rhonda-sciortinoRhonda Sciortino, author Successful Survivors — 8 character traits of survivors and how you can attain them

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Pretending Suicide Isn’t A Problem Won’t Make It Go Away

Originally published by Foster Focus Magazine.

Victims of abuse are at higher risk.

We can’t prevent suicide if we don’t talk about it. So, let’s have an honest conversation about the fact that those of us who have experienced the pain of being abandoned, abused, neglected, sold, or treated in any way that made us feel unloved and unworthy of love, are at a much higher risk of suicide.

According to Dr. Daniel J. Pilowsky of Mailman School of Public Health, adolescents involved with foster care are about four times more likely to have attempted suicide than adolescents never placed in foster care. This probably comes as no great surprise to anyone who has ever been in foster care.

Suicide is the third leading cause of death for 15-24 year-olds, and the sixth leading cause of death for 5 to 15-year-olds in the general population. According to the American Academy of Child & Adolescent Psychiatry, “teenagers experience strong feelings of stress, confusion, self-doubt, pressure to succeed, financial uncertainty, and other fears.” If teens in the general population experience those feelings, imagine the exponential magnification of those feelings by the factors of abandonment, neglect, and abuse that preceded time in the foster care system—a system of living with strangers (hopefully well-meaning, but strangers, nevertheless).

The American Foundation for Suicide Prevention says that every 40 seconds someone commits suicide in the US. This is a national tragedy, which is particularly poignant because it’s often foreseeable and preventable.

Depression and suicidal feelings are treatable mental disorders. The challenge is that many current and former foster kids don’t seek help. This unwillingness to talk about depression and suicidal thoughts can be rooted in various issues including, but not limited to, being unaware that no- or low-cost services are available and accessible, an inherent feeling of hopelessness that there is anything that can make life any better, a feeling of being unworthy of receiving help, or the stigma and shame that can accompany thoughts of suicide.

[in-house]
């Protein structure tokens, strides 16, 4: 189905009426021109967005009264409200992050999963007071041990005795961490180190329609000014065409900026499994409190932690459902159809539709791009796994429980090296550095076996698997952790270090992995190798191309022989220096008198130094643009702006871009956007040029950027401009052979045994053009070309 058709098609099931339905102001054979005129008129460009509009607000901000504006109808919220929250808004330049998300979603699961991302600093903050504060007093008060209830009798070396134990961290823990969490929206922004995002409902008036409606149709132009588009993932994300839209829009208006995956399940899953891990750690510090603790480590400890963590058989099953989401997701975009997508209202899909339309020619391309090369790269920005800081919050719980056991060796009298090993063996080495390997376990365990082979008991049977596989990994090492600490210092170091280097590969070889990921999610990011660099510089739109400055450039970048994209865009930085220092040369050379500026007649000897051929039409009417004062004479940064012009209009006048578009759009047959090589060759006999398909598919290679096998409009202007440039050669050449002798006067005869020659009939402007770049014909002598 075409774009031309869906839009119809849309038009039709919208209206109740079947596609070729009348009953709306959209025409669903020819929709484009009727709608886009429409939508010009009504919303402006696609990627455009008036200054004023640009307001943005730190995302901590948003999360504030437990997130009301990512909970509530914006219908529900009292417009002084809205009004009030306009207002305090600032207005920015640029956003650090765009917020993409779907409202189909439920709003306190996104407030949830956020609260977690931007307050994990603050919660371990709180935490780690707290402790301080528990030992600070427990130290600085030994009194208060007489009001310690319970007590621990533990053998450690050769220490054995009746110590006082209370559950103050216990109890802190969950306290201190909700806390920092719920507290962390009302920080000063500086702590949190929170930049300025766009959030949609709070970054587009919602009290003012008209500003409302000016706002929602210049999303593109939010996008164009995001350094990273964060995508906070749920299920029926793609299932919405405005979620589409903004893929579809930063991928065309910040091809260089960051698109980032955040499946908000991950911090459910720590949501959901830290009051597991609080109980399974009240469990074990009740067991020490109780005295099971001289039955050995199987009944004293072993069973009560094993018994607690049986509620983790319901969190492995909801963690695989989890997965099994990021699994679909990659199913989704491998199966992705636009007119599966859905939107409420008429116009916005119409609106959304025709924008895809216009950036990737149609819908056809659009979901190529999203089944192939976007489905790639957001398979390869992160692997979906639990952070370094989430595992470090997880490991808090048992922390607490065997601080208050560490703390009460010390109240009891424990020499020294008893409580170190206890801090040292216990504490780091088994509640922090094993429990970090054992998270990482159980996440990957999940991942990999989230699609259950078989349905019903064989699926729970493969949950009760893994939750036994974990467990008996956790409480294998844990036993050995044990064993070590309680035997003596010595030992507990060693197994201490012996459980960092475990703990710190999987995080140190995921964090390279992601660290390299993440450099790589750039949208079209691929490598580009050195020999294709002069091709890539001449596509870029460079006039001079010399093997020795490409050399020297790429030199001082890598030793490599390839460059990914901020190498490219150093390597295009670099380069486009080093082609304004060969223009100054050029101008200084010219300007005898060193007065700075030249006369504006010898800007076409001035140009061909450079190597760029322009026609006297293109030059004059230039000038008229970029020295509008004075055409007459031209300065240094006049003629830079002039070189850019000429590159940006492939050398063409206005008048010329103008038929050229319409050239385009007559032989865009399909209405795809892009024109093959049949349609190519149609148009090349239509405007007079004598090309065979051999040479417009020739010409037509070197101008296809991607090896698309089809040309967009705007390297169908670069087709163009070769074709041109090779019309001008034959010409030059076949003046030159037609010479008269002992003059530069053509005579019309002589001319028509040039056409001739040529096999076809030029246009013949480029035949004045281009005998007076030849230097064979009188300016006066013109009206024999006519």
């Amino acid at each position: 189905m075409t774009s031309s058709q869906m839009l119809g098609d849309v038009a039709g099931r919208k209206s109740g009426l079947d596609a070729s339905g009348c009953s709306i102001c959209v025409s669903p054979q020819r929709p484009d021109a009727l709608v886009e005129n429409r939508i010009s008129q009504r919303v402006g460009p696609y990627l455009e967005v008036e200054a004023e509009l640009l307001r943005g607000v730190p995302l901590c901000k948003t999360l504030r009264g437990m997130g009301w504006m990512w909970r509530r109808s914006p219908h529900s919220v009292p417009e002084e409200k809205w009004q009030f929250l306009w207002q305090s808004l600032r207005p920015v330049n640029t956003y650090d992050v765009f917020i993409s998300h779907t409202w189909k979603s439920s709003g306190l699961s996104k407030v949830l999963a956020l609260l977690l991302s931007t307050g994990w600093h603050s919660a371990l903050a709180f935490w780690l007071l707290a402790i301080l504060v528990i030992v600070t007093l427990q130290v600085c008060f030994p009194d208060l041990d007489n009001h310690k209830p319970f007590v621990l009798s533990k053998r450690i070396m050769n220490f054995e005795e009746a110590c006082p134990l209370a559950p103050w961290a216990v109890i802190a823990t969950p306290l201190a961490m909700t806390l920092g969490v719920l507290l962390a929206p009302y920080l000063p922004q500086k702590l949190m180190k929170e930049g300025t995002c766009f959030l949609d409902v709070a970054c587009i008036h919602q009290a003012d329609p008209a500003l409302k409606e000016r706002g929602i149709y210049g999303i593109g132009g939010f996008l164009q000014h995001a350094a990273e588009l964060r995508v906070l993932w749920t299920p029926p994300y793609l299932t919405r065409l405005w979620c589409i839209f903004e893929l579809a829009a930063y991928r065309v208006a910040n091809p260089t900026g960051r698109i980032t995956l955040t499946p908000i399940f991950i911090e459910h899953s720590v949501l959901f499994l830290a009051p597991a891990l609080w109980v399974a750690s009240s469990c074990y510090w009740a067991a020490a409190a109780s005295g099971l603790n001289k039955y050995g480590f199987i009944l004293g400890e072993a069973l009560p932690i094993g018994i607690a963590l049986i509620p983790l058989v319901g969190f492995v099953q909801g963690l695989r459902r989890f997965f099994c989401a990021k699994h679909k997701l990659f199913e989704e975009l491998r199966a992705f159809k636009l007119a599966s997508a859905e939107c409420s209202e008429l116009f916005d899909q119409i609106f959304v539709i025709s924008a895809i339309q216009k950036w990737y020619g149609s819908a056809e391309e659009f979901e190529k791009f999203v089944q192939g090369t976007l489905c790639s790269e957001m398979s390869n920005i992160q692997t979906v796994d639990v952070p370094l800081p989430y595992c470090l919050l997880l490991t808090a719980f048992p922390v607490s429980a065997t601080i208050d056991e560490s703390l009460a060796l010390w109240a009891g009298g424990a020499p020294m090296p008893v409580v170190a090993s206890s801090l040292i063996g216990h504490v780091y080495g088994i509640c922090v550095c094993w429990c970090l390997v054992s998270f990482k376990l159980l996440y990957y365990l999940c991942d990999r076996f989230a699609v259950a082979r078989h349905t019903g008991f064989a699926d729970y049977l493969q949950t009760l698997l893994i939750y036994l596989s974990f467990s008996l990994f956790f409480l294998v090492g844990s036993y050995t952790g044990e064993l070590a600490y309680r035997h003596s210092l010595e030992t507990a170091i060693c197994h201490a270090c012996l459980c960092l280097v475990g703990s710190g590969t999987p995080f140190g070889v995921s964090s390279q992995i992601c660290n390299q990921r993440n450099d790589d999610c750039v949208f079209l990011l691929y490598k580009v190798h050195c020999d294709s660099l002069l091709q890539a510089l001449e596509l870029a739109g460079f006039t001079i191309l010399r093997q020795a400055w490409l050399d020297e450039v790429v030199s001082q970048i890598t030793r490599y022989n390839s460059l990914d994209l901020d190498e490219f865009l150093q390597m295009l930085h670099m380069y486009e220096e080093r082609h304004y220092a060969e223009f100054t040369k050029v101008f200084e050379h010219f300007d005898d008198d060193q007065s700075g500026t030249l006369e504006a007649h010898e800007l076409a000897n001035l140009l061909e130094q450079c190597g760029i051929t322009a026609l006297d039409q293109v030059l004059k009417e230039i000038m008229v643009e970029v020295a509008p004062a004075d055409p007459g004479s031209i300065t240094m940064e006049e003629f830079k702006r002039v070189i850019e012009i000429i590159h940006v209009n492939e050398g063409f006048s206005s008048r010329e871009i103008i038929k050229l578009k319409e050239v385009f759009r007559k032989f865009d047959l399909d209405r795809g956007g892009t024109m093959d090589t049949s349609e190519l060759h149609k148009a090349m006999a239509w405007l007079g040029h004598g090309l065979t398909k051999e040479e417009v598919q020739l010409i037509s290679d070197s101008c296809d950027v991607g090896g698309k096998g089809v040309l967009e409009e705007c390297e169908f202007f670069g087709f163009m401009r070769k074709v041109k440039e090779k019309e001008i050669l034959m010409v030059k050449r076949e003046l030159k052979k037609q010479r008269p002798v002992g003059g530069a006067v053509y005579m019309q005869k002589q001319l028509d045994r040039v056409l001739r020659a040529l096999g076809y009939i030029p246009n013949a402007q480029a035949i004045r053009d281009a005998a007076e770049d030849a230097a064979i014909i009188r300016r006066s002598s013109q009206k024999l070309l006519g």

Many of us have been touched by suicide. This is, in fact, one of the factors that increases our risk of suicide. Once someone in our life has taken their life that person’s action becomes an option in the back of our minds should the pain simply get beyond what we can bear. For people who had a parent who suicided when the person was young, there can be an additional underlying sense that it is their destiny to repeat that tragic family history. In addition to childhood abuse and knowing someone who suicided, other risk factors include previous suicide attempts, family history of mental health conditions, mental health diagnosis, and substance abuse.

– See the complete article: http://www.fosterfocusmag.com/articles/pretending-suicide-isnt-problem-wont-make-it-go-away#sthash.xVTRhYem.dpuf

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You May Say I’m A Dreamer

Originally published by Foster Focus Magazine.

I have some big dreams and visions. And I’m not the only one. There are lots of us who want to do big things with our lives. We want to make our lives count for something. Many of us try to accomplish big things, but because we only have our piece of the puzzle, we fall short. But when we come together, we’re stronger and better able to do big things.

I have a dream to see kids who are growing up in less than the best of circumstances to be connected with churches in communities throughout the country. I can envision kids who have experienced abandonment, abuse, neglect, poverty, or homelessness (or all of the above) connected with the good people in local churches who will look them in the eyes and see the value they don’t see in themselves.